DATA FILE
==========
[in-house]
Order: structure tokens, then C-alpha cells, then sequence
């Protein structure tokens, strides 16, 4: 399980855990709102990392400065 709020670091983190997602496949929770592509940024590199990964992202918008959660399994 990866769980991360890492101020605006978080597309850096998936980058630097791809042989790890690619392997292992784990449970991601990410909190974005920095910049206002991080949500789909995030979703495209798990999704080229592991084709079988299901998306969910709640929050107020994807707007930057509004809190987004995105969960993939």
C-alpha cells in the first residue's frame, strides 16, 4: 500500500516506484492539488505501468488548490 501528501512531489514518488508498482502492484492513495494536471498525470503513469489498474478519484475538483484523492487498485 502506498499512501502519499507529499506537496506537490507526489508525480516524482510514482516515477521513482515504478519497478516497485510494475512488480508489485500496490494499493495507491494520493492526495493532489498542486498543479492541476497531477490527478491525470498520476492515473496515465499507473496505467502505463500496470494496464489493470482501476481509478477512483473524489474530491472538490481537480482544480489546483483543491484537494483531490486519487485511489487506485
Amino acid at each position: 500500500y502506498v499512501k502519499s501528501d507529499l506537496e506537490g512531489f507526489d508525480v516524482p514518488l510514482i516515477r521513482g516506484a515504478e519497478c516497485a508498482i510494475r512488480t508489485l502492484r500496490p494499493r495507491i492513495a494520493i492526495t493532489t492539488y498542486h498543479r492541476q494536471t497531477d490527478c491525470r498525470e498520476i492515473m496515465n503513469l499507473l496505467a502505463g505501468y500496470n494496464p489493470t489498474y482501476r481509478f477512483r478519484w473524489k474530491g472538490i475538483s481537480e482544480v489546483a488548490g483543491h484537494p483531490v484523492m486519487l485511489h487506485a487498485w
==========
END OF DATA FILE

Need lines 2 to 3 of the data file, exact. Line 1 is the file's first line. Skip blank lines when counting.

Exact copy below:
Order: structure tokens, then C-alpha cells, then sequence
């Protein structure tokens, strides 16, 4: 399980855990709102990392400065 709020670091983190997602496949929770592509940024590199990964992202918008959660399994 990866769980991360890492101020605006978080597309850096998936980058630097791809042989790890690619392997292992784990449970991601990410909190974005920095910049206002991080949500789909995030979703495209798990999704080229592991084709079988299901998306969910709640929050107020994807707007930057509004809190987004995105969960993939």